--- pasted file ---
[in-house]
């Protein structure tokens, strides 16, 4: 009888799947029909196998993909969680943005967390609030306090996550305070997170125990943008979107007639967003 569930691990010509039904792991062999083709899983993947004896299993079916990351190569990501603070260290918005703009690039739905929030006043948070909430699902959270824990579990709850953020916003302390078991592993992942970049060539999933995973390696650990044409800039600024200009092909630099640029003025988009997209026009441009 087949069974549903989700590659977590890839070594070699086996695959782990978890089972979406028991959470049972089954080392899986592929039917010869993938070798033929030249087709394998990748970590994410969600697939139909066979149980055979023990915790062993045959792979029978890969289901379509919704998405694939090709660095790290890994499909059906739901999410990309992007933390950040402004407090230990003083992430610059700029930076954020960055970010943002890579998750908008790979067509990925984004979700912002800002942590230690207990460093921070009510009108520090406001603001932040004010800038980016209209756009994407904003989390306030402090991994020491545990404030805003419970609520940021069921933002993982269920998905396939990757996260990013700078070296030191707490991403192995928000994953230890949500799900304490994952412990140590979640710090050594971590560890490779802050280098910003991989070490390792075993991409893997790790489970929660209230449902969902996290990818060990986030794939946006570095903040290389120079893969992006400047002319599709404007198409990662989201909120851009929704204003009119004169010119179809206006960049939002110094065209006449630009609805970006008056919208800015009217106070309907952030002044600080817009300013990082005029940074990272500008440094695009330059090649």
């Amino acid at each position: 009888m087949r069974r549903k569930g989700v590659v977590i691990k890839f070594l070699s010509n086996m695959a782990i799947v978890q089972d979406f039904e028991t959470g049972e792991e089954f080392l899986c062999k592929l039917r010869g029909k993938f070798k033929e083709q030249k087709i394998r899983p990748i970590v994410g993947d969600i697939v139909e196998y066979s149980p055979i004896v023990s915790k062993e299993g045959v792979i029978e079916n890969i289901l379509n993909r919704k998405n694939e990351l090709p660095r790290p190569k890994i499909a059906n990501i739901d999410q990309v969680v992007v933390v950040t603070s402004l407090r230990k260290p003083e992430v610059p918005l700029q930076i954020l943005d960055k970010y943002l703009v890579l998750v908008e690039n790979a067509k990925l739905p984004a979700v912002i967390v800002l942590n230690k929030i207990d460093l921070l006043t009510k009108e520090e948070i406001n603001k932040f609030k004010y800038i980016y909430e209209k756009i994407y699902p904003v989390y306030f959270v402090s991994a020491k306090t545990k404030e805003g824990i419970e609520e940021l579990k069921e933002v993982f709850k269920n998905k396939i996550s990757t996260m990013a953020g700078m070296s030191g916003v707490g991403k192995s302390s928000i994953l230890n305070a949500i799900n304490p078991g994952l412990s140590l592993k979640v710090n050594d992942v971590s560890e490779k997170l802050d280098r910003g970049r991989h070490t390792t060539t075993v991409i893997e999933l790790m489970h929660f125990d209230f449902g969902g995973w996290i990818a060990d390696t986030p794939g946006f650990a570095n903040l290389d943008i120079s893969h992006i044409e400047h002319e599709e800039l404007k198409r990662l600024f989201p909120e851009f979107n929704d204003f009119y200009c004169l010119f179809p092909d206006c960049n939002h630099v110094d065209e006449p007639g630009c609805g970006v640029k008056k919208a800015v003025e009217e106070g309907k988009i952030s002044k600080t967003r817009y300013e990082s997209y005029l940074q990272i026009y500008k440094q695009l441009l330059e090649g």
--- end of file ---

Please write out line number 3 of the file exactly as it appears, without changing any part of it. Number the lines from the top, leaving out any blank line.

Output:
């Amino acid at each position: 009888m087949r069974r549903k569930g989700v590659v977590i691990k890839f070594l070699s010509n086996m695959a782990i799947v978890q089972d979406f039904e028991t959470g049972e792991e089954f080392l899986c062999k592929l039917r010869g029909k993938f070798k033929e083709q030249k087709i394998r899983p990748i970590v994410g993947d969600i697939v139909e196998y066979s149980p055979i004896v023990s915790k062993e299993g045959v792979i029978e079916n890969i289901l379509n993909r919704k998405n694939e990351l090709p660095r790290p190569k890994i499909a059906n990501i739901d999410q990309v969680v992007v933390v950040t603070s402004l407090r230990k260290p003083e992430v610059p918005l700029q930076i954020l943005d960055k970010y943002l703009v890579l998750v908008e690039n790979a067509k990925l739905p984004a979700v912002i967390v800002l942590n230690k929030i207990d460093l921070l006043t009510k009108e520090e948070i406001n603001k932040f609030k004010y800038i980016y909430e209209k756009i994407y699902p904003v989390y306030f959270v402090s991994a020491k306090t545990k404030e805003g824990i419970e609520e940021l579990k069921e933002v993982f709850k269920n998905k396939i996550s990757t996260m990013a953020g700078m070296s030191g916003v707490g991403k192995s302390s928000i994953l230890n305070a949500i799900n304490p078991g994952l412990s140590l592993k979640v710090n050594d992942v971590s560890e490779k997170l802050d280098r910003g970049r991989h070490t390792t060539t075993v991409i893997e999933l790790m489970h929660f125990d209230f449902g969902g995973w996290i990818a060990d390696t986030p794939g946006f650990a570095n903040l290389d943008i120079s893969h992006i044409e400047h002319e599709e800039l404007k198409r990662l600024f989201p909120e851009f979107n929704d204003f009119y200009c004169l010119f179809p092909d206006c960049n939002h630099v110094d065209e006449p007639g630009c609805g970006v640029k008056k919208a800015v003025e009217e106070g309907k988009i952030s002044k600080t967003r817009y300013e990082s997209y005029l940074q990272i026009y500008k440094q695009l441009l330059e090649g």